Don’t Expect Google Glass Under the Christmas Tree This Year
When Google’s (NASDAQ:GOOG) chief executive officer Eric Schmidt said in April that his company’s highly-anticipated Glass technology was a “year-ish away,” many analysts didn’t believe him, claiming that the CEO was overestimating how long it would take the product to launch. Now, it looks like Schmidt is proving his naysarers wrong, because Google has officially set the connected eyewear’s release date to sometime in 2014 and many consumers are thus crossing the Glass technology off their Christmas lists.
When Computerworld asked a Google spokesman about its adjusted dates and rumors over a 2013 launch, according to CNBC, the spokesperson explained that, “We’re always adjusting and readjusting timelines. The most important thing that we do is focus on building a great product for users whenever that might be launched.”
Now, although the mass market may be frustrated that it won’t be getting its hands on Google Glass before the new year, lawmakers and other venues are likely breathing easy that they now have more time to brainstorm the legislation and rules that will undoubtedly follow the Glass’s launch.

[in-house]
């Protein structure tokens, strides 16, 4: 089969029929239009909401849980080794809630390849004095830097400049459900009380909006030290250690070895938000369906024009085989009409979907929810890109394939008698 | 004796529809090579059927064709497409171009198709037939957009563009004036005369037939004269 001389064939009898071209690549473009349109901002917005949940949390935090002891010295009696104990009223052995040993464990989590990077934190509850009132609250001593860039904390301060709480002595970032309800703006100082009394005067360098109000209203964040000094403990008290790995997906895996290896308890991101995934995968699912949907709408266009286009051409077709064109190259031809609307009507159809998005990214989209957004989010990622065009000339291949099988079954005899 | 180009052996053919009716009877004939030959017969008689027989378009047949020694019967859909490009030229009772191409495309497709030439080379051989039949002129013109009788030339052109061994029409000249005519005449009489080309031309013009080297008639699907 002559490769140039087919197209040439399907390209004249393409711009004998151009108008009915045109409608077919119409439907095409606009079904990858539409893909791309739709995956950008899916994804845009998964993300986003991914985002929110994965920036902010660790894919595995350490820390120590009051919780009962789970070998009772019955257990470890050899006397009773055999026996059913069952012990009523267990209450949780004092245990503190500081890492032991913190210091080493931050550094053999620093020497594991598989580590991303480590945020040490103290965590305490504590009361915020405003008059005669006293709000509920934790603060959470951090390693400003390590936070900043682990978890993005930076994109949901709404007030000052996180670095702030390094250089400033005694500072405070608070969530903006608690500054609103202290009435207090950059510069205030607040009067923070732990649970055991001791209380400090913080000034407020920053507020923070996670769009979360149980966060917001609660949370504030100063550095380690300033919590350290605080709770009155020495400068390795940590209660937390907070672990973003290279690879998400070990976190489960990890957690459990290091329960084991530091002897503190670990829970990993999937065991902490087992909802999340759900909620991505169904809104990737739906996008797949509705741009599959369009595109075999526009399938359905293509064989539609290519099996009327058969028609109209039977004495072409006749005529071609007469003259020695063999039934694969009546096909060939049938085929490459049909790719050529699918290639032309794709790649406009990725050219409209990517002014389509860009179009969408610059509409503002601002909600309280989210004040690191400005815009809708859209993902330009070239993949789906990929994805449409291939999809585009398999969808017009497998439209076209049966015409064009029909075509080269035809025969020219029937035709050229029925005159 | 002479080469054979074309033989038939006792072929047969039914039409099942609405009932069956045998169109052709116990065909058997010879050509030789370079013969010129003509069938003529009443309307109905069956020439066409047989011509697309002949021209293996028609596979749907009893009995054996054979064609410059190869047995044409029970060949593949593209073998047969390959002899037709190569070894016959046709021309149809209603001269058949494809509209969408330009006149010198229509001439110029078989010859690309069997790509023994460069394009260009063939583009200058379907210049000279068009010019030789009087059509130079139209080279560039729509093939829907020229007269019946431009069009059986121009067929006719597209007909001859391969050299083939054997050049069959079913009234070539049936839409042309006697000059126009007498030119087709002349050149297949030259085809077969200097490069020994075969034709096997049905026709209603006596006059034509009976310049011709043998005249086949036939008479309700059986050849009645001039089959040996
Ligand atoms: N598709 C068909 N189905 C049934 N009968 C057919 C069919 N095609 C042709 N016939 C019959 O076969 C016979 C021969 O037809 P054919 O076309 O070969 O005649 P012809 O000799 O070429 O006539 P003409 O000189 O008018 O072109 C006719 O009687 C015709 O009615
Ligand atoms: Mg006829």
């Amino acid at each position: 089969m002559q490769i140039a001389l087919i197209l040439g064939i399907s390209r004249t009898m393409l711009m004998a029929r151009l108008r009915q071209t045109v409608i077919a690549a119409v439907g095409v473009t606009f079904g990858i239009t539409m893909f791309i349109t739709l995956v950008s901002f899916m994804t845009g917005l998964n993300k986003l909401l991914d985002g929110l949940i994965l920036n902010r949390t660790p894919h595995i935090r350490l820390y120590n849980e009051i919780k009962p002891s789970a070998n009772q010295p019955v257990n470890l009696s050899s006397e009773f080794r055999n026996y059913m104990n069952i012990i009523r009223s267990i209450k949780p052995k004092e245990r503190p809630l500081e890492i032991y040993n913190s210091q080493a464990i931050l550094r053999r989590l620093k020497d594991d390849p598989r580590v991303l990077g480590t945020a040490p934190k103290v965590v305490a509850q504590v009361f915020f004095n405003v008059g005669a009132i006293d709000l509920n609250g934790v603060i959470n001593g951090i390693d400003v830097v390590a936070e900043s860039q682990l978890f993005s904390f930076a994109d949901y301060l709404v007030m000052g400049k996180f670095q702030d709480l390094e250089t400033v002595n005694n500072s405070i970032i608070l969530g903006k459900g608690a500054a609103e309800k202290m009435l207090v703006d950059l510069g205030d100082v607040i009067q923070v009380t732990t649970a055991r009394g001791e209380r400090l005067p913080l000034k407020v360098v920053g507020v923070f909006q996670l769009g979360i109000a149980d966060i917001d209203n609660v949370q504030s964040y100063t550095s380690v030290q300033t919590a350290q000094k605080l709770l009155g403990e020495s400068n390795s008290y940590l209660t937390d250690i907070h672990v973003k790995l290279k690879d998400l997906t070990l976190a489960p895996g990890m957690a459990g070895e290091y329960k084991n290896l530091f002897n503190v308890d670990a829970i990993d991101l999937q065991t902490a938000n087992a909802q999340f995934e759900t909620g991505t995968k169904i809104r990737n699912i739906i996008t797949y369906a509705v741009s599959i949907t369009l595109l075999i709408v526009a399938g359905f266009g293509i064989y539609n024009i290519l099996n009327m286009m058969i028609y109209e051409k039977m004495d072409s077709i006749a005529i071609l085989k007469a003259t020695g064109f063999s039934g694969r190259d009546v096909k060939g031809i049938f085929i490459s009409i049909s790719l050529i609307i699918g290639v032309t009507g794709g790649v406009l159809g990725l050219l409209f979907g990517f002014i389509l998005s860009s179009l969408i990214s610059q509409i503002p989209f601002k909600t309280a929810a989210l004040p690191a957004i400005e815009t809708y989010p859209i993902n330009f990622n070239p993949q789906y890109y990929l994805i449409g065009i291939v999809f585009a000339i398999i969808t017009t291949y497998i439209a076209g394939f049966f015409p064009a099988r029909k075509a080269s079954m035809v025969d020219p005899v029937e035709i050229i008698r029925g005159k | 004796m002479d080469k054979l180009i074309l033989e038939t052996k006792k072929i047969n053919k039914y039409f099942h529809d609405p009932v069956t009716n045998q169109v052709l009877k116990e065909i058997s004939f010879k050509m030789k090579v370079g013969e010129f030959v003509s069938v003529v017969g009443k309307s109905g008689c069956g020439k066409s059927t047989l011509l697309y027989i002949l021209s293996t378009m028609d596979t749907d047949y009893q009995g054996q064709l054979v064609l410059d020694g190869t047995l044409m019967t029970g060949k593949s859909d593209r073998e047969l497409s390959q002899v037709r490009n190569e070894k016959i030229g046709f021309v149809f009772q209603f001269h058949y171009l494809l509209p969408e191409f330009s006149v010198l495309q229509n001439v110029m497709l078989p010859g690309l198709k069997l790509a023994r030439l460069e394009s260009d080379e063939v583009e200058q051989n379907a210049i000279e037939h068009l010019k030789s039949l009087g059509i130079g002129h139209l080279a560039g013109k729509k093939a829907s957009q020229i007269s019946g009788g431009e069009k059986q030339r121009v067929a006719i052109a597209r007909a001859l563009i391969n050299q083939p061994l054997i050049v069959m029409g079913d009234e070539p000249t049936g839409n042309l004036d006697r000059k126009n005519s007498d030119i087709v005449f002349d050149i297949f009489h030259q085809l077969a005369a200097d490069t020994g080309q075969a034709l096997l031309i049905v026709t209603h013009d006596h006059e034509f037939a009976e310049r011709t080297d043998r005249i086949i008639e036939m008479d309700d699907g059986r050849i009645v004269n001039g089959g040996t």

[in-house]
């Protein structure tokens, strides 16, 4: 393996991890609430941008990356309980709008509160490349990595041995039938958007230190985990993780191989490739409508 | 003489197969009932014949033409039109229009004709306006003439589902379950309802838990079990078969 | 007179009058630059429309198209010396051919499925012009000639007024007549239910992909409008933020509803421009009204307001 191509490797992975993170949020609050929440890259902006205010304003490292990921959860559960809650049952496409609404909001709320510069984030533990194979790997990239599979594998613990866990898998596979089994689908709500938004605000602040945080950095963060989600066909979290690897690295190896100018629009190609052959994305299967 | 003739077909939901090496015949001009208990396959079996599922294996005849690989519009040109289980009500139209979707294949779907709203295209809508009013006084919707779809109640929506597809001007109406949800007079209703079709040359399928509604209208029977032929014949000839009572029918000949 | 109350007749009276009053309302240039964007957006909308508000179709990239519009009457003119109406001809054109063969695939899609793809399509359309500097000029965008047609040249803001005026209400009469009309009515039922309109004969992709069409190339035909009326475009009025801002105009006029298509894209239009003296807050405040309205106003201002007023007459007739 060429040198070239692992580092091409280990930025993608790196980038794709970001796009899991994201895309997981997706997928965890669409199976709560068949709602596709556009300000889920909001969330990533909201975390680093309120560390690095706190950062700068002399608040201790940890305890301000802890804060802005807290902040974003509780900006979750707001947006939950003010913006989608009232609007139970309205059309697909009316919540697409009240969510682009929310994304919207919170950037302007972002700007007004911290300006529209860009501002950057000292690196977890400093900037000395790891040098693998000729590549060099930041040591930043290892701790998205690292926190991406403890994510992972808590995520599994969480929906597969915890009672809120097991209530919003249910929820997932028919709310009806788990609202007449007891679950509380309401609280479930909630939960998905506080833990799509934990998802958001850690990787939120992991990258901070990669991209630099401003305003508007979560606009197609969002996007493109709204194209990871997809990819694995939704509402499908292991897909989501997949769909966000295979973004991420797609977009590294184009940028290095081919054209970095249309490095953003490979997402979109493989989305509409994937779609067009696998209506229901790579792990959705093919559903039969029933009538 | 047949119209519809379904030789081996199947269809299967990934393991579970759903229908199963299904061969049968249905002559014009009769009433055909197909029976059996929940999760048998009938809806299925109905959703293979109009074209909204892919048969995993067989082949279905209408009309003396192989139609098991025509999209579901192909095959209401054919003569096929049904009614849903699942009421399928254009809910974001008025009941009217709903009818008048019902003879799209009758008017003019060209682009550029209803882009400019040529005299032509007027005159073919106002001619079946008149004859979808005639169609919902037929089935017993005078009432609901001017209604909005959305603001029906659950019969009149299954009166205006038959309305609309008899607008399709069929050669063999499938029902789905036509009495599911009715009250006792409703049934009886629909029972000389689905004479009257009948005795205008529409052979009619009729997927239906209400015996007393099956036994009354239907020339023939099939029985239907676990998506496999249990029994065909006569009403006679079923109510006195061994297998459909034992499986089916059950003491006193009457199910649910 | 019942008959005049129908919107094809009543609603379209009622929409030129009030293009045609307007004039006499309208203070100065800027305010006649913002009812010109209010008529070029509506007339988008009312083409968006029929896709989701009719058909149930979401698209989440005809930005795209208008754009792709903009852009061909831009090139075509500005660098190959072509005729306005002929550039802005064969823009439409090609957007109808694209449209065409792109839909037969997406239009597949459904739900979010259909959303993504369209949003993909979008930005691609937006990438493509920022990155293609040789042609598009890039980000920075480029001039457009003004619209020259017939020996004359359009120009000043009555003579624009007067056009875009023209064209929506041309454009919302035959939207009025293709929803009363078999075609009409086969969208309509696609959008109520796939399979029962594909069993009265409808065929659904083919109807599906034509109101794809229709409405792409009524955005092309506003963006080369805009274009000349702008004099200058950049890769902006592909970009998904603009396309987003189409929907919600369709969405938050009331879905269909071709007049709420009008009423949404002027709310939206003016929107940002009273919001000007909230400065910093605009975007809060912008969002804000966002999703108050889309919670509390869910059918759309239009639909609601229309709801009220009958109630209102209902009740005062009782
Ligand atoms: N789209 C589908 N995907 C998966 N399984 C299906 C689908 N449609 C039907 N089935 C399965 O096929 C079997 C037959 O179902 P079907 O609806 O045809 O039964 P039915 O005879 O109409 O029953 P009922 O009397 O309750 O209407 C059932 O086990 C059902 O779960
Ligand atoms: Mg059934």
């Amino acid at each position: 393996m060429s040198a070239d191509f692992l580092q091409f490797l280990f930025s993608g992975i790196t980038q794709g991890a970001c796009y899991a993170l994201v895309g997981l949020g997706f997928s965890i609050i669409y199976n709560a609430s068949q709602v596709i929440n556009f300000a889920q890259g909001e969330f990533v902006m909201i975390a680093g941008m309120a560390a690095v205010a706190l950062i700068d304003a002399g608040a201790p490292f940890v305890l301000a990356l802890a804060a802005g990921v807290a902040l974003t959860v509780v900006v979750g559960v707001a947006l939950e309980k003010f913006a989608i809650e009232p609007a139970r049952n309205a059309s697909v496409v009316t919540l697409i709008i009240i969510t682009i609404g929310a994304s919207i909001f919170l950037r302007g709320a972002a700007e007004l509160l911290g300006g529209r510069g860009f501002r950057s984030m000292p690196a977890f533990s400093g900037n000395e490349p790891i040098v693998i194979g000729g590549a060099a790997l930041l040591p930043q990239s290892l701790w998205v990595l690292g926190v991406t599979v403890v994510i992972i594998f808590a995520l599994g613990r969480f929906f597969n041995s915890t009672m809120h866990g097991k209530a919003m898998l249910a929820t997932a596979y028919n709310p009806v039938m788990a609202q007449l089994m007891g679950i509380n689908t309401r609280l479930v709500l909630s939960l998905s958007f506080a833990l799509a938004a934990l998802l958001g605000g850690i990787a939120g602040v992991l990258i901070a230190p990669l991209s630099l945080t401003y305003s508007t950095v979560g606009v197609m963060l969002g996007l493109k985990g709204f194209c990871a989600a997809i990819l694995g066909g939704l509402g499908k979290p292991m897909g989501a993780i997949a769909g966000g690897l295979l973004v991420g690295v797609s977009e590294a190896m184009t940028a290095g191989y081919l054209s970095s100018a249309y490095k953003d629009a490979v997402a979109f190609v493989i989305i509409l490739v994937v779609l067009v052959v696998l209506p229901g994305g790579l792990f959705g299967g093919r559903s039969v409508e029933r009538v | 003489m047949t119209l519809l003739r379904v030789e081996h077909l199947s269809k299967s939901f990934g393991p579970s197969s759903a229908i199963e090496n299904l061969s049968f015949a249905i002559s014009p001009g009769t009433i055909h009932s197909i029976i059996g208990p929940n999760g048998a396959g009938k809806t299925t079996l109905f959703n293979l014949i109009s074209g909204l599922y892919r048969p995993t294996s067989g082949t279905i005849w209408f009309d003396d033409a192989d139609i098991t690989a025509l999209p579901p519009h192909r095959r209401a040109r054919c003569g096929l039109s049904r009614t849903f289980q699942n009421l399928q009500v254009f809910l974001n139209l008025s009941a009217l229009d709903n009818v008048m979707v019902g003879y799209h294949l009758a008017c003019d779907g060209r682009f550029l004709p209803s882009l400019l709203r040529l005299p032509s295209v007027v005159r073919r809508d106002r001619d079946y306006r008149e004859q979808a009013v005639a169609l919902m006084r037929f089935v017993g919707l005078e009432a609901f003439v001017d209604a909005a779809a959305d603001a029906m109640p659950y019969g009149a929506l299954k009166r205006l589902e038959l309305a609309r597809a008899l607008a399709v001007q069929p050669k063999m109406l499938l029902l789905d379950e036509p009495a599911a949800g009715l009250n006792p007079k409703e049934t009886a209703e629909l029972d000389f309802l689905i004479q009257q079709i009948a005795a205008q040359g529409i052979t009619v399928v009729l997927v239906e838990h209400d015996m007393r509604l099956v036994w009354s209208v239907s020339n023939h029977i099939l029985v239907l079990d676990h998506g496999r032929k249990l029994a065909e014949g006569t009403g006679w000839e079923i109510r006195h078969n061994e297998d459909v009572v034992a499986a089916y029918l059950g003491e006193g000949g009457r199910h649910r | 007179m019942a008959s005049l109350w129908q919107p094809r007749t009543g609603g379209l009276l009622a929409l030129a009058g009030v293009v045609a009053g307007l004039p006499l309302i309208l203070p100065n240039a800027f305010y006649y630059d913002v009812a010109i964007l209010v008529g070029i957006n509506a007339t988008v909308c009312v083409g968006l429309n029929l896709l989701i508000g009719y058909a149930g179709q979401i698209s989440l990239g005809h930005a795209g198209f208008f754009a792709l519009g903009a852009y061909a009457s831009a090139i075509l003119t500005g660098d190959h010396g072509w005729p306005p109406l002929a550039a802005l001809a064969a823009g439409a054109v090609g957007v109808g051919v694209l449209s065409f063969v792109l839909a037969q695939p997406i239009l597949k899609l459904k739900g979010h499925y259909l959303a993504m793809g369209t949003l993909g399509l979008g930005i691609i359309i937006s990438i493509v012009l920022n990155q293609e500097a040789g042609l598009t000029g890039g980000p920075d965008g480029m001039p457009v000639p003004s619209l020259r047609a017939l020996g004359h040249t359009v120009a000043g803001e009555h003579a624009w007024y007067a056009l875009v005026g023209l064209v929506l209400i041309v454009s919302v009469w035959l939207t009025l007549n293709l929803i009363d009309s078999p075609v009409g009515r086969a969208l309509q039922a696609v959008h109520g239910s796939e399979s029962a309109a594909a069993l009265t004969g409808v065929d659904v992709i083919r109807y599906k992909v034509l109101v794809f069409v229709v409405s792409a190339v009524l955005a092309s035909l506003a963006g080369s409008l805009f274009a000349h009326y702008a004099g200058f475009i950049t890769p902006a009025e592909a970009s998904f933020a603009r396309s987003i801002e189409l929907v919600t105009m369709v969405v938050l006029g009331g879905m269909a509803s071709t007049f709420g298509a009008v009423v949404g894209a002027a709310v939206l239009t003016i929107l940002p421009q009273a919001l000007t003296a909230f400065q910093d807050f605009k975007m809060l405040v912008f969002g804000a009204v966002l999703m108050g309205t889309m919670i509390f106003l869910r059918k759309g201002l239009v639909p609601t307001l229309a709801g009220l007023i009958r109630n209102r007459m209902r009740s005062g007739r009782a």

A handful of automakers such as Tesla Motors (NASDAQ:TSLA) and Mercedes Benz have already been working to implement this new technology into their next line of vehicles, but certain regulators may hinder that technological progress.
The U.K. Department of Transportation has already posted warnings that the technology will not be permitted on the region’s roads and that legislation is also extending to the United States. West Virginia lawmakers recently introduced a bill that makes it illegal to drive on state roads while “using a wearable computer with mounted display,” and other states may quickly follow suit.
That kind of legislation even extends off the roads. Certain venues such as bars and casinos are already barring the technology from within their walls, and other social establishments are quickly gearing up to do the same. These places want to ensure that their patrons’ privay and rights are maintained, but luckily now with this recent Google announcement, business owners and lawmakers won’t have to make any big decisions just yet.